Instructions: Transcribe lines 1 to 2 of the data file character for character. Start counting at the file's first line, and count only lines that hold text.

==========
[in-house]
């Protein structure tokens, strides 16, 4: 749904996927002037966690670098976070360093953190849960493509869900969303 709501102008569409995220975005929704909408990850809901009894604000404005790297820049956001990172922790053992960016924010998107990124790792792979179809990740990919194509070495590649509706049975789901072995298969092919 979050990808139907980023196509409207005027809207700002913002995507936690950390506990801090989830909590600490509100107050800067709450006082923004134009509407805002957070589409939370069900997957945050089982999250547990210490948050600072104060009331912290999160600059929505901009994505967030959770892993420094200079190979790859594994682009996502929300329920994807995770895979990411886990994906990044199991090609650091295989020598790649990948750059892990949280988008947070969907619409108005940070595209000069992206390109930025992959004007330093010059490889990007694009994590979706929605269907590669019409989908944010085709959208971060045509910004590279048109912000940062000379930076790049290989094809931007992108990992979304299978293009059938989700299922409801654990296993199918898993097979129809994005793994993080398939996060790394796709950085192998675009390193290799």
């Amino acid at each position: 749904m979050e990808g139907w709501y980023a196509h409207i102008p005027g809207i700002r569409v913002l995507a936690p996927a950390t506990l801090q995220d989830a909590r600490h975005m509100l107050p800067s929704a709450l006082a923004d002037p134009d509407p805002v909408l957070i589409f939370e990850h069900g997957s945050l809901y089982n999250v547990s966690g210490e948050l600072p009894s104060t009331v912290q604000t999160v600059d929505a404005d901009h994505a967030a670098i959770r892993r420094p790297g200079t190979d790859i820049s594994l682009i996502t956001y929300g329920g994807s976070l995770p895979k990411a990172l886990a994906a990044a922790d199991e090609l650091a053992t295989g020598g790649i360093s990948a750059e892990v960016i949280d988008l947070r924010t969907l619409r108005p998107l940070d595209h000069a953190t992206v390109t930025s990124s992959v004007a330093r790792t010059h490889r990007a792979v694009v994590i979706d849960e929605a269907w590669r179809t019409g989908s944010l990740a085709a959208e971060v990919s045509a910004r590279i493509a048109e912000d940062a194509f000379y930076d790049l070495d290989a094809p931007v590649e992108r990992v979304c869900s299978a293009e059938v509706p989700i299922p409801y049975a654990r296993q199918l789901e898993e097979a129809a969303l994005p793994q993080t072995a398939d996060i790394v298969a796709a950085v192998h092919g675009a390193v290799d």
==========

[in-house]
């Protein structure tokens, strides 16, 4: 749904996927002037966690670098976070360093953190849960493509869900969303 709501102008569409995220975005929704909408990850809901009894604000404005790297820049956001990172922790053992960016924010998107990124790792792979179809990740990919194509070495590649509706049975789901072995298969092919 979050990808139907980023196509409207005027809207700002913002995507936690950390506990801090989830909590600490509100107050800067709450006082923004134009509407805002957070589409939370069900997957945050089982999250547990210490948050600072104060009331912290999160600059929505901009994505967030959770892993420094200079190979790859594994682009996502929300329920994807995770895979990411886990994906990044199991090609650091295989020598790649990948750059892990949280988008947070969907619409108005940070595209000069992206390109930025992959004007330093010059490889990007694009994590979706929605269907590669019409989908944010085709959208971060045509910004590279048109912000940062000379930076790049290989094809931007992108990992979304299978293009059938989700299922409801654990296993199918898993097979129809994005793994993080398939996060790394796709950085192998675009390193290799």